Mark Cuban breaks down the recent history of the Mavericks

Dallas Mavericks owner Mark Cuban on Saturday night published an extensive and detailed analysis/rationalization/defense of the Mavericks' roster decisions and free agency moves since winning the NBA title in 2011.

Often criticized for breaking up their championship team too quickly, the Mavericks have missed out on consecutive marquee free agents in the past two offseasons. First Deron Williams spurned his hometown to say, "Hello, Brooklyn," and then Dwight Howard did not think their animated special was good enough for him. 

After a summer in which they've opted to spent over $15 million per year over the next three years to Jose Calderon and Monta Ellis , the Mavericks have been widely dismissed as a team whose Plan B looked like an emergency protocol that did nothing to improve their flailing altitude. 

What follows are my takes on the more salient points of Cuban's missive. Think of it not as a response to Cuban's comments, which are often noteworthy and poignant, but as kind of a running commentary, or an objective party's footnotes.

Cuban first takes us back to the summer before 2011.

Finally I read that trade discussions between Charlotte and I forget who for Tyson Chandler had broken down.  I made the call to the Charlotte Hornets in hope of getting Tyson.  Everyone else had pretty much given up on Tyson because of his injury history. Our trainer Casey Smith told me that Ty had a great summer with USA Basketball, [and] our support staff thought he could play out the last year on his contract. So we made the trade.

The thought was that Tyson would back up newly resigned Brendan Haywood . Wood had played well for us the year before. But by the time the regular season opened our starting lineup would be JKidd, JET, Caron Butler , Dirk and Tyson.

via Lets Talk Mavs #MFFL | blog maverick.

Cuban's going for the obvious "people have counted us out and thought we were nuts before" angle to start, and while I typically dislike this approach because offseasons such as the last three for Dallas are too dissimilar to compare, he does make a very salient point here. Chandler, the 2012 Defensive Player of the Year, has actually been written off several times in his career.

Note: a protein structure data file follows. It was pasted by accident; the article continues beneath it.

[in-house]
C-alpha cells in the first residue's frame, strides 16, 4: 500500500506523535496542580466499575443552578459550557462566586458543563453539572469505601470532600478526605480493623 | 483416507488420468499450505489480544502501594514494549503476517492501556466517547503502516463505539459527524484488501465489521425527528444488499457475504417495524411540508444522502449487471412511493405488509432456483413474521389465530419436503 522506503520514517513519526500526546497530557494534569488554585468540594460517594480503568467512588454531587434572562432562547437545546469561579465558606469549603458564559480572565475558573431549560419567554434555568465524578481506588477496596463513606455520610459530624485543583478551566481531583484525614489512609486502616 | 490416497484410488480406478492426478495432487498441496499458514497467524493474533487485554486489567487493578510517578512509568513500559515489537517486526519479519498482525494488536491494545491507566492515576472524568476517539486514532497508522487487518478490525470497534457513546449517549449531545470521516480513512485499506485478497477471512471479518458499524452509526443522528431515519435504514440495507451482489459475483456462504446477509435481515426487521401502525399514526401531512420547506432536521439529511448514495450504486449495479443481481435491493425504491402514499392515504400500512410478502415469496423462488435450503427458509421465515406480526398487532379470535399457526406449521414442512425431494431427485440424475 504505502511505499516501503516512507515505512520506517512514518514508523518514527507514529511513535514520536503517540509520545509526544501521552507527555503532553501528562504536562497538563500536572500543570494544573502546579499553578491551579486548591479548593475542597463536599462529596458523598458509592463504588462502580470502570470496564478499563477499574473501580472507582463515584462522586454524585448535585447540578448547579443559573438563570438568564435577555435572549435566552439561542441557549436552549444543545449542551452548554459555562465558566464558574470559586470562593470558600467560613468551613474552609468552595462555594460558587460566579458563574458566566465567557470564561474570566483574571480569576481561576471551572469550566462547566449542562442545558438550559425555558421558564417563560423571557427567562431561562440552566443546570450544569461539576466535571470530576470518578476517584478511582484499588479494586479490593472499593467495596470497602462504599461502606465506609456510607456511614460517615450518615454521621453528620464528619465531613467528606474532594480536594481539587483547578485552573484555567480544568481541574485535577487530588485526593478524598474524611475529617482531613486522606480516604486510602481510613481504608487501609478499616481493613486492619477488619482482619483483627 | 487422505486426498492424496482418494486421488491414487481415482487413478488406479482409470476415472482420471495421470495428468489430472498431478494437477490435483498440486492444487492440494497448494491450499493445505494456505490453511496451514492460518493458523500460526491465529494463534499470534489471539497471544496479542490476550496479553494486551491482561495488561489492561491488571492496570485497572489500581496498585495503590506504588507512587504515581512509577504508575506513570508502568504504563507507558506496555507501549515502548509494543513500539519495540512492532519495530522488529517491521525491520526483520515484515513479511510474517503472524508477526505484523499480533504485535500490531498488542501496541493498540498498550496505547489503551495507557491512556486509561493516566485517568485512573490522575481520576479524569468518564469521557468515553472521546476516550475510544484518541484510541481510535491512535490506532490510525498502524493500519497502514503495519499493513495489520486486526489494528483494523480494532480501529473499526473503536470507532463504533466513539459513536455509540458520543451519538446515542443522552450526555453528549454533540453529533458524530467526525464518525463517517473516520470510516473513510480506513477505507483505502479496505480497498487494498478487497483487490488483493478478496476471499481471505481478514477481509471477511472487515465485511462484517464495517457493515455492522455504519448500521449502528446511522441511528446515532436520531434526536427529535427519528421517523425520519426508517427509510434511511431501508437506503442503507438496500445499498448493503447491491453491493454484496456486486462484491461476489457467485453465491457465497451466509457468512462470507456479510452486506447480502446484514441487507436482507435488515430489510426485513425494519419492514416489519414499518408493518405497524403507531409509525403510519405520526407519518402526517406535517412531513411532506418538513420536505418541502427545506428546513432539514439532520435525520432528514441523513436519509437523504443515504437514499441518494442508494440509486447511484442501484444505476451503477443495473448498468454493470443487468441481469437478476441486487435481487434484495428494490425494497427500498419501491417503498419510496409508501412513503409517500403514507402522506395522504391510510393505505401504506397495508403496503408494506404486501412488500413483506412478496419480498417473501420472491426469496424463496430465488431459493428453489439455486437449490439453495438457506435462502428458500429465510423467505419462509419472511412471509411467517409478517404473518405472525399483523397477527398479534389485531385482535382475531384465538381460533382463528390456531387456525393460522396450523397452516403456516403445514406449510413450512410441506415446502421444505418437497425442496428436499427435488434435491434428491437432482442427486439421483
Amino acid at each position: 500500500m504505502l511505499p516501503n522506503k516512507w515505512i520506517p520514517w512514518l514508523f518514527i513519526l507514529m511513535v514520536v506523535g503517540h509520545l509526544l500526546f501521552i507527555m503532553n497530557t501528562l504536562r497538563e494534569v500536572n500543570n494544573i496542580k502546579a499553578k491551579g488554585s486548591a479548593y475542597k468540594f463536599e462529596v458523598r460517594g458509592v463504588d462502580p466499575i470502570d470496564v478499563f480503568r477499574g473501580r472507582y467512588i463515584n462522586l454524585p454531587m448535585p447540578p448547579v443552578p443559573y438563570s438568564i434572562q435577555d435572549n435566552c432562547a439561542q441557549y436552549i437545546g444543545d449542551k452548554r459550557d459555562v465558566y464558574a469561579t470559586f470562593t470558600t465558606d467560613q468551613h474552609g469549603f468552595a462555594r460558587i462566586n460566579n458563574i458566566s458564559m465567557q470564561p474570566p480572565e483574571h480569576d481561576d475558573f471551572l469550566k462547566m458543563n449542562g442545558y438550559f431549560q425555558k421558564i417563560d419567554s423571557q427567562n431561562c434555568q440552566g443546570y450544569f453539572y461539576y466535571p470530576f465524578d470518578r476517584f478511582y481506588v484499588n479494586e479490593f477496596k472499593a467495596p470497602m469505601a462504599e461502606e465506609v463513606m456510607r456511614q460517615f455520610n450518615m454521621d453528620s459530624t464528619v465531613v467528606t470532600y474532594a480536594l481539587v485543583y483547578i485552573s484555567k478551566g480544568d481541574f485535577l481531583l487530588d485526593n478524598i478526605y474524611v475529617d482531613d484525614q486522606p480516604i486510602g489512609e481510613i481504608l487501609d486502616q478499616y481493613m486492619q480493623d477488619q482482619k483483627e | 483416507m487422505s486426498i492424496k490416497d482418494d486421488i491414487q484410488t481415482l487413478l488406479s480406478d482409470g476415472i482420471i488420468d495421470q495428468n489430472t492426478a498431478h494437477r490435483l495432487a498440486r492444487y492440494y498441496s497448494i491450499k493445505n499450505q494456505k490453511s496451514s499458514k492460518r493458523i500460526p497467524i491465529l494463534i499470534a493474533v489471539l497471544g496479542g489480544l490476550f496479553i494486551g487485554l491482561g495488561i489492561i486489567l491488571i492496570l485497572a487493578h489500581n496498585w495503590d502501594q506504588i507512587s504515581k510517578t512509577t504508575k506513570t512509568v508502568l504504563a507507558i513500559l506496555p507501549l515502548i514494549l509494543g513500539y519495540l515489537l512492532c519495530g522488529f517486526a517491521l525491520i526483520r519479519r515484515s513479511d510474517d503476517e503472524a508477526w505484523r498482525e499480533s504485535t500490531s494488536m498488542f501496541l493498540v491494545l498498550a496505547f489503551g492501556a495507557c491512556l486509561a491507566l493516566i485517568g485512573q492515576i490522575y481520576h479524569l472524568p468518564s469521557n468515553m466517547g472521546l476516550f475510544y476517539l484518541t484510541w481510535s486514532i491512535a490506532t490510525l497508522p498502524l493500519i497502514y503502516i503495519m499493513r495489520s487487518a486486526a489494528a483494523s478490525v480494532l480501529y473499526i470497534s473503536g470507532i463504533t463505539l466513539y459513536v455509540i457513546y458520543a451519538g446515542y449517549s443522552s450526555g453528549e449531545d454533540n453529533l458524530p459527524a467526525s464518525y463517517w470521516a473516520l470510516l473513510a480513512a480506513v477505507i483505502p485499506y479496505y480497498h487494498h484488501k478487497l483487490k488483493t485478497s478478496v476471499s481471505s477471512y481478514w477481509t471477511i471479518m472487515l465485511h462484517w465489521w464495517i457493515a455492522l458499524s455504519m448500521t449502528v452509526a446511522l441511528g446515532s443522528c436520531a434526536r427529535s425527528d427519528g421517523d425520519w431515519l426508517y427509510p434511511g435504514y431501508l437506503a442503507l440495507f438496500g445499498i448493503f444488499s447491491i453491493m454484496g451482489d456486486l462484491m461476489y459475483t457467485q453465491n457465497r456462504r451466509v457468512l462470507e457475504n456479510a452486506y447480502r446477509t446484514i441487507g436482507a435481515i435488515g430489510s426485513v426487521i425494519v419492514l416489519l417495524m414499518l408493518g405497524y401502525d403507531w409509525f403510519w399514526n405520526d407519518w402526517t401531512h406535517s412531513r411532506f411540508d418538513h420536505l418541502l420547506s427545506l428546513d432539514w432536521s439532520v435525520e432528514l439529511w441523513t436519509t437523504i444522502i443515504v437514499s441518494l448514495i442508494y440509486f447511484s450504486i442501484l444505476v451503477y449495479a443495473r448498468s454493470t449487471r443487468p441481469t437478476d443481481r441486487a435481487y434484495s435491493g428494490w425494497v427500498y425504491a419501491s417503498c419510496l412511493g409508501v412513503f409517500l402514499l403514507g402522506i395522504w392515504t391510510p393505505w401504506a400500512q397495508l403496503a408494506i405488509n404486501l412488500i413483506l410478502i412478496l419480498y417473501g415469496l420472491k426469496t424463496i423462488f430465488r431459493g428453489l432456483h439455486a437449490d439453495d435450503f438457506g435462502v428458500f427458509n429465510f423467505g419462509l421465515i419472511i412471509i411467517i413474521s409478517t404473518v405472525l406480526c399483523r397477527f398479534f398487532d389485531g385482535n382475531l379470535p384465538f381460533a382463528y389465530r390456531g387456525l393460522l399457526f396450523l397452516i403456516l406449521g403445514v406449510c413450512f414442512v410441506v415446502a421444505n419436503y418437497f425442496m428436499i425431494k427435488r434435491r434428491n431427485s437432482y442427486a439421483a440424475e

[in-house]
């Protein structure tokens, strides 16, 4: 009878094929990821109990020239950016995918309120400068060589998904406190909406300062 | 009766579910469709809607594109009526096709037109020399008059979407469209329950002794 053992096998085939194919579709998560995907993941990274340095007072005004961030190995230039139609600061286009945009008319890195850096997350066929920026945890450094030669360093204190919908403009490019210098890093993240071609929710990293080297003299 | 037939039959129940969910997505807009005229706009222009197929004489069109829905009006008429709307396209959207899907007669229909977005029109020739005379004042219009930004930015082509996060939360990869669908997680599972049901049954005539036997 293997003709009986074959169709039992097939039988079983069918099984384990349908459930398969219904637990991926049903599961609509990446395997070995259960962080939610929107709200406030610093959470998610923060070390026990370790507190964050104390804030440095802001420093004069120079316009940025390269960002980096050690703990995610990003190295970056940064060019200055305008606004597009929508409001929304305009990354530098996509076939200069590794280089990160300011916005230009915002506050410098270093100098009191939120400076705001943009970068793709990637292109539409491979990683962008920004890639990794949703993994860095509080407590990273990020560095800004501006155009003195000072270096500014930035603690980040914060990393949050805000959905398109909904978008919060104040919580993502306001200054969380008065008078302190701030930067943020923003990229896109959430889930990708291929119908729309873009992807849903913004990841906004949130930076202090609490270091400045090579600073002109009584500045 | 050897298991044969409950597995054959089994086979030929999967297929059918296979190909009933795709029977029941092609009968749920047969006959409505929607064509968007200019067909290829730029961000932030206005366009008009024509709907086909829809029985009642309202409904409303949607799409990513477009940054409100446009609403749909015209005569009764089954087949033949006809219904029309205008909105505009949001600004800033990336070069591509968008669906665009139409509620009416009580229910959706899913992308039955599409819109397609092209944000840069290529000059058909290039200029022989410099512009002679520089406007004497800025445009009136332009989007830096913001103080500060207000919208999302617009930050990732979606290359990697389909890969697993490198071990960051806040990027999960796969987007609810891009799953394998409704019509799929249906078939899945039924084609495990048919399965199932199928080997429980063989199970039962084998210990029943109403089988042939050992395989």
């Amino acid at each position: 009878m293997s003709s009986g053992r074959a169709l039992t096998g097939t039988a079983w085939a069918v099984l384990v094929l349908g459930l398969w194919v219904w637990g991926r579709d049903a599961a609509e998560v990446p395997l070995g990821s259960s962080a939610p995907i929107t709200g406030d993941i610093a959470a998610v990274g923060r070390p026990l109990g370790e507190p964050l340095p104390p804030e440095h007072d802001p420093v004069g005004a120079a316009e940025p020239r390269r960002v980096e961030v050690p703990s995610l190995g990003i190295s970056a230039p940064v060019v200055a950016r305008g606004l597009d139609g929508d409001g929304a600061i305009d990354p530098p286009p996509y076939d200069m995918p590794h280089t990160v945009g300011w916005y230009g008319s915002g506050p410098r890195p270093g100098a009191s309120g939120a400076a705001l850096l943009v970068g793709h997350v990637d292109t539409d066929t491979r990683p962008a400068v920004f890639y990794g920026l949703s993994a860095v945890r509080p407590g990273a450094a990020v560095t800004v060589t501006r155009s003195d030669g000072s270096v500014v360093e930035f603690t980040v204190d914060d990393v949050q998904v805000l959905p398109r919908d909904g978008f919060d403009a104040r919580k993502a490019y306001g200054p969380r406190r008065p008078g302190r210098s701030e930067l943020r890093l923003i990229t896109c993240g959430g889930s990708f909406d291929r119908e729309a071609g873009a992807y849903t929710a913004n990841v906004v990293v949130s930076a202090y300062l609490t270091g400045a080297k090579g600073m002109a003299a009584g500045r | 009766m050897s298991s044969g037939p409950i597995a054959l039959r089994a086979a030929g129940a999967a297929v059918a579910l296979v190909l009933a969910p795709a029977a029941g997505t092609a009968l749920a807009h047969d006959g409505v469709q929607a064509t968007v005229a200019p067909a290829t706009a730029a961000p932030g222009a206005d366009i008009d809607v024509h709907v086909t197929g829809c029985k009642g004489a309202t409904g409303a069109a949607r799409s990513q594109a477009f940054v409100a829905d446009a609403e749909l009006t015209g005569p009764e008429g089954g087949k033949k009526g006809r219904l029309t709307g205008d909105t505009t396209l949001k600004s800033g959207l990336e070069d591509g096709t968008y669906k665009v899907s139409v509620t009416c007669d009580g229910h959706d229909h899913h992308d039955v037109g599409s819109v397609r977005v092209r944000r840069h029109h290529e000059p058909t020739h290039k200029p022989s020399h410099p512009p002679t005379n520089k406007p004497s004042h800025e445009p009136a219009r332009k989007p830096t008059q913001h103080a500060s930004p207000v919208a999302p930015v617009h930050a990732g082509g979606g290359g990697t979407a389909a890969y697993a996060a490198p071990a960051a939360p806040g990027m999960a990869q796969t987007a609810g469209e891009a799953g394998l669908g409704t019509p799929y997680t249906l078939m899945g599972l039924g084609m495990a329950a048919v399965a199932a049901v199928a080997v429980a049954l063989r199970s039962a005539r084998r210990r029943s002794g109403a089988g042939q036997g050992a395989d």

People forget Chandler was considerd a bust when he was traded to New Orleans from Chicago, where he was part of the "Baby Bulls," along with Eddy Curry and Metta World Peace . He found a resurgence in New Orleans alongside Chris Paul and his constant lobs. Then he settled into quiet "pretty good but injured" status before a toe condition negated a trade to Oklahoma City. (Think about how that would have worked out. That sound is the league shuddering at the Oklahoma City Thunder 's might.) He wound up on yet another disaster team in Charlotte before the Mavericks came along and rescued him. 

The rest, as they say, is history. But you can't look at players like Calderon and Ellis, or even Samuel Dalembert , and not recognize that often a player's career history isn't fully written until he's landed in the right place. 

That said, the 2010 Mavericks had won 55 games and the Mavs already had Dirk Nowitzki , Jason Kidd, J.J. Barea , Jason Terry and Caron Butler, plus what was thought to be a functional Brendan Haywood. It was a good team that landed a player who surprised us.

The 2013 Mavericks are not in a similar position. But let's move on. 

Maybe it was time to break things up and start again was the talk radio chatter. We were too old and we were wasting the last years of Dirk’s career. Fortunately, the season started out great. We were chugging along and winning games, breaking winning streaks of good teams and more. Then disaster hit. First Dirk goes down. Then in his first game missed, Caron goes down for the season. Then Roddy goes down for the season. To say we were nervous would be an understatement.

I wish i could share the texts coming from some of our vets who saw the season slipping away. As one guy said, "We are done."

Our response ? We signed Peja. Peja hadn’t played much that season and we really didn’t know how much he could play. But we didn’t have a lot of options. We finished out the season with Dirk coming back and a little bit of momentum, but heading into the playoffs, we were dubbed the One and Done Boys in a song by Ben Rogers on local radio. The Ft Worth Star Telegram said “the Mavs don’t have what it takes." We know how the rest of that season plays out.:)

OK, setting aside the fact that a grown man used an actual smiley face emoticon, Cuban rubbing it in to local media how the team won an unlikely championship seems a little unnecessary. Isn't gloating over the "pundits" over the top two years later? Also, to make it seem like this team came out of nowhere is a bit of a stretch. The Mavericks were lava-hot in November, and watching them, you could tell they were a dark horse title contender. I wound up picking against them in the Los Angeles Lakers series, mostly because come on, the Lakers always win that kind of series. That's one of the top-five worst series predictions I've made, based on what I knew at the time. (The other four were all last season. It was a bad year for me.)